It is an open source circuit board commonly used on RepRaps. It connects to an Arduino Mega board. I was being sarcastic, assuming it is far to complex to build with this library, but I would LOVE to be proved wrong ;)

OH right! yes hehe quite complex indeed, and it would probably be pretty huge ;) -- but! that is definitely an eventual goal! I've been looking at more complicated circuits for possible targets: http://itp.nyu.edu/physcomp/images/tutorials/Arduino-USB-BB-10.jpghttp://itp.nyu.edu/physcomp/im... super bare bones arduino implementation.

With the unshielded threads though, I know I'm going to hit some roadblocks as the clock frequency increases..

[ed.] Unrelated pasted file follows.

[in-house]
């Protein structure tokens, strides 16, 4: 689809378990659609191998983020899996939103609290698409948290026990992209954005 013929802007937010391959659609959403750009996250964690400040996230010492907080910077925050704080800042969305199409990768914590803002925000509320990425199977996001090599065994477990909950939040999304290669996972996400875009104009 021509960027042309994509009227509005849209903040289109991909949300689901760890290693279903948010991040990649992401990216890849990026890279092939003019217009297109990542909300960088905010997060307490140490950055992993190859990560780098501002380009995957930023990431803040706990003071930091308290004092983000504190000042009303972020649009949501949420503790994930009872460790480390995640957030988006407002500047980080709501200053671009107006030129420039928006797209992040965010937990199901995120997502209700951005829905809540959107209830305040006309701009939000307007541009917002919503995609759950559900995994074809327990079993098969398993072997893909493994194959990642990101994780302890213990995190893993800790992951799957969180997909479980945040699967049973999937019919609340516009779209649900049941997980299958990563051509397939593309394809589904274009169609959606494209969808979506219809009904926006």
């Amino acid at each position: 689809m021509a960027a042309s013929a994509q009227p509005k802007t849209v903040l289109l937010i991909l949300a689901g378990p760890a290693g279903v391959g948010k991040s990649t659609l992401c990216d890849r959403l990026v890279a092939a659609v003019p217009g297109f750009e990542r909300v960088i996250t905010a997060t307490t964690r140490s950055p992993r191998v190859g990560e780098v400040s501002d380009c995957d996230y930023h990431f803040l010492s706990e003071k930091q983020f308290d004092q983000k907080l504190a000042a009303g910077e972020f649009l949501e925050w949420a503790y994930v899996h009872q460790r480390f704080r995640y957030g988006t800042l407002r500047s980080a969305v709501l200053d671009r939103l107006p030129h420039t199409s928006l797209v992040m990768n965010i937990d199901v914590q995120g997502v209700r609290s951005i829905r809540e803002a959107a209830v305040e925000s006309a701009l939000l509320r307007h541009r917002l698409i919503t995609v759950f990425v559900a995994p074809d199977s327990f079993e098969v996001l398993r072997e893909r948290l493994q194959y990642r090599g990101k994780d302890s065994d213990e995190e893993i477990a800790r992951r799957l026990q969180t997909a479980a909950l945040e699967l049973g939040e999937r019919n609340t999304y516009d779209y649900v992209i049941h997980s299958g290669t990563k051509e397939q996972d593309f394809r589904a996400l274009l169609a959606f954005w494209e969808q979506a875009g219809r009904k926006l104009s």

But actually, the RepRap electronics is my biggest hope for this project!

I've been trying to reach the same ends but by a different means. I've been creating objects that I design channels into that carry the wire to connect the components.

Like in a bristlebot bug thing in which I have to connect the battery to a switch to a small motor.


Look at the openscad file to clearly see the channels.

bug 1

Awesome!! Neat bot. What conductor are you using to complete the circuit between components -- i see the channels, but what goes in them?

I'm using plain old copper hookup wire because I can bend it and it holds its shape.

Ah cool, yeah i suppose wires could work here too -- I'm going to try a very thin wire.